Enough with the cliches. According to HerbalGram 2020 Herb Market Report, turmeric (curcuma longa) is the 4th best-selling supplement in US mainstream multi-outlet channels and rightfully so since it’s got thousands of years of science and use behind it.
It also has fairly high familiarity – the ITC Insights 2021 Consumer Supplement Survey found 83% of supplement consumers are familiar with the ingredient and 55% take it with 42% consuming this botanical in some form 4 or more times per week. It also had a 32% increase in usage over the past year, which ranked highest in the survey among the dozen ingredients surveyed.
But, when a supplement or ingredient becomes too notable, it becomes at risk for commoditization and unscrupulous behaviors, including adulteration which can cause a loss of consumer trust.
To help establish standards for curcumin testing, this year the Global Curcumin Association worked closely with Beta Analytic and Eurofins to develop and publish a peer-reviewed paper on testing standards. In September, 'Analytical strategies to determine the labelling accuracy and economically-motivated adulteration of "natural" dietary supplements in the marketplace: turmeric case study' was published in the peer-reviewed journal Food Chemistry. The findings indicate that an orthogonal turmeric quality control approach is ideal—one that uses carbon-14 measurements (a means to distinguish natural from synthetic curcumin) and curcuminoid content determination by high-performance liquid chromatography with detection in the visible range (HPLC-Vis) together, this being essential for helping improve and verify the quality of products in this category.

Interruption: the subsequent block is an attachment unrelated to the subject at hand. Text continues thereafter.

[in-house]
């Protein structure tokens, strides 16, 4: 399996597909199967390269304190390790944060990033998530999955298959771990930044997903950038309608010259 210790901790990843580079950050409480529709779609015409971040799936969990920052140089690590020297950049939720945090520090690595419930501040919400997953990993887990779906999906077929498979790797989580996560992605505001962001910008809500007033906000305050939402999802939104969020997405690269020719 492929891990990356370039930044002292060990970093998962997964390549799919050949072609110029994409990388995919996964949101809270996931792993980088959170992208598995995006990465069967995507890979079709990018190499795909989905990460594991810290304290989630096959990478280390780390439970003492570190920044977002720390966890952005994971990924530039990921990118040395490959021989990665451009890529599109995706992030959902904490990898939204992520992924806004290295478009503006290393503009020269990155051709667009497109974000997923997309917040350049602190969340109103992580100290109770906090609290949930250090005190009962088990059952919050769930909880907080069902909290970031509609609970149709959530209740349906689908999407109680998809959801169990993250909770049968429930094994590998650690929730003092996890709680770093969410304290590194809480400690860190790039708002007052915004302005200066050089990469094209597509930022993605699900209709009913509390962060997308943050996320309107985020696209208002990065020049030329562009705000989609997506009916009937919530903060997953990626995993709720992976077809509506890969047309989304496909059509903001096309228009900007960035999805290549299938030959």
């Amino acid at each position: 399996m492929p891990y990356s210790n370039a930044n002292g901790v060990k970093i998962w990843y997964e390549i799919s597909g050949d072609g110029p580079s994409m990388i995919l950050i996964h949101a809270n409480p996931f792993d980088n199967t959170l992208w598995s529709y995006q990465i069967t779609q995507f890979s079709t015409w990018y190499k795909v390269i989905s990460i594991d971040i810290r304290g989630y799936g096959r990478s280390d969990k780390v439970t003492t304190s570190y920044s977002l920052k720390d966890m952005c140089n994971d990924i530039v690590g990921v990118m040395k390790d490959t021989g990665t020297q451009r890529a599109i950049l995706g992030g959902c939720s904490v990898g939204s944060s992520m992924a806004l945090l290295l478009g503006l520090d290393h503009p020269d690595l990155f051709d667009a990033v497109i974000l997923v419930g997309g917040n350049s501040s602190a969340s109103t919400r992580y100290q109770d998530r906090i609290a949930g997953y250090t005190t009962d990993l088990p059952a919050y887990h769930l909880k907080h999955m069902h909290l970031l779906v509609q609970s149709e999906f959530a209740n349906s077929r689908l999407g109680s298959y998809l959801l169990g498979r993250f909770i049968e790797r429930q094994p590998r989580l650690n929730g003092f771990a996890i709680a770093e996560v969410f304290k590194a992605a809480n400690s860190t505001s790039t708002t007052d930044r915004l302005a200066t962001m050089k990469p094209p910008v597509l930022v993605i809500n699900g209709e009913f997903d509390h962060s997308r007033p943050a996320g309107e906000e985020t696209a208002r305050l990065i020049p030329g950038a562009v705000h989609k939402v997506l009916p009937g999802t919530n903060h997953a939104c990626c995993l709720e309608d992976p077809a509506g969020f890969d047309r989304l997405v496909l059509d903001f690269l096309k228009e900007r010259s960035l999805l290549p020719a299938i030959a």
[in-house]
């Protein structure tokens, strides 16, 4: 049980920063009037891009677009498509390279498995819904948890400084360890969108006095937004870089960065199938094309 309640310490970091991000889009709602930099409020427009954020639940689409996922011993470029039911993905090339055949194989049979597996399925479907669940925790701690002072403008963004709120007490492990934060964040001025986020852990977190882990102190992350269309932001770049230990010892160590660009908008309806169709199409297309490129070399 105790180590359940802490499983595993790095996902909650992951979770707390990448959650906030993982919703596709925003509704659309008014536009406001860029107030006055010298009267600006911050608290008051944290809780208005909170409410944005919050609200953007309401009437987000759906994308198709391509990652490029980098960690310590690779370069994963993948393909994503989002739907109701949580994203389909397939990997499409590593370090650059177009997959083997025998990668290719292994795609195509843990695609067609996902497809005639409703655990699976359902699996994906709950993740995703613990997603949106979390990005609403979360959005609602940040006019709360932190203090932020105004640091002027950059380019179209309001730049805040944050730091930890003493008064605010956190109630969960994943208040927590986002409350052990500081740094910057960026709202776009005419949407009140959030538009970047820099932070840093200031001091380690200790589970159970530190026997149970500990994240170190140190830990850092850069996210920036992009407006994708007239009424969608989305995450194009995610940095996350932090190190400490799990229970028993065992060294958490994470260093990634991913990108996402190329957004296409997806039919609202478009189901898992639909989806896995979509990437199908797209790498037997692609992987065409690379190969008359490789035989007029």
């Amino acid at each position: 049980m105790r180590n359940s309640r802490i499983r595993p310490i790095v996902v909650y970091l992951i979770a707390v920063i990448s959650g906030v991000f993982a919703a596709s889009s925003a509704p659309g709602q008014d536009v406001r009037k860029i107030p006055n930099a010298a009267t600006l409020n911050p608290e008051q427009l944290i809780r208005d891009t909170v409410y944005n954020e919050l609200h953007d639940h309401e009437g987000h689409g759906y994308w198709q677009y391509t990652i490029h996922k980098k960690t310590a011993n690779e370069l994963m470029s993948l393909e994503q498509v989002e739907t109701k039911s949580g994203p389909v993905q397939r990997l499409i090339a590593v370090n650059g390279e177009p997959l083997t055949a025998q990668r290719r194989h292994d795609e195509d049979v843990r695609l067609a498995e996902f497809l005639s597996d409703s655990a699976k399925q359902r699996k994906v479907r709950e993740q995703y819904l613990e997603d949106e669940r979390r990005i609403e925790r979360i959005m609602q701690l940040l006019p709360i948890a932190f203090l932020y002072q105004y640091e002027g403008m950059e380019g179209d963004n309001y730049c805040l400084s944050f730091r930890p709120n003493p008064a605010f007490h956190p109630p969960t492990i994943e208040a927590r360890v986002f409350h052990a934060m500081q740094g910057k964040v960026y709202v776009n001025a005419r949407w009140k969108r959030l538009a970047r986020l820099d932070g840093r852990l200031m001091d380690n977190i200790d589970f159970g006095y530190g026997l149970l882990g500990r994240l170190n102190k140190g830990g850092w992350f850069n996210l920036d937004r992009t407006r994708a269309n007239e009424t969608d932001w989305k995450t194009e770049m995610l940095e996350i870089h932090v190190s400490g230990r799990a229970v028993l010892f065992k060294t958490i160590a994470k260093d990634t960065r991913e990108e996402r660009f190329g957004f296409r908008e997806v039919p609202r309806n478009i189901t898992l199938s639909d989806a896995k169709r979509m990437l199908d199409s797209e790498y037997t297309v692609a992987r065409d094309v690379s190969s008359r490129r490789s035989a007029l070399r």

Curcumin is notably one of the few supplements where you many report they can ‘feel’ the benefits. While pain/inflammation continues to be the top reason supplement consumers take curcumin, in 2021 we saw a rise in those taking it for brain health/mental acuity, which is likely due to some of the stress faced by many during COVID.
Research continues to validate the efficacy of curcumin-centric extractions for inflammation and increasingly mental health applications. There are even new papers that begin to describe the actions of curcumin and curcuminoids, in the very small amounts that arrive there, on the gut microbiota.
Beyond the bioavailability of curcumin and curcuminoids discussion, with the herb itself, we are increasingly seeing differentiation tactics which would alter the reliance on the pure Ayurvedic tradition, in a similar fashion that we are seeing with other traditional herbs from Ayurveda. This includes novel extractions, novel combinations and new communication strategies.
Although the growth of this herb has slowed in recent years, the totality of the evidence, its historical use and experiential impact suggest that it will remain a solid top botanical in the global market. As the Global curcumin Association, in 2022, we will continue to aggressively steward the category, attribute the science, educate the stakeholders and calling out the bad actors. We expect industry to continue to improve sourcing practices and focus more on quality control to protect the category.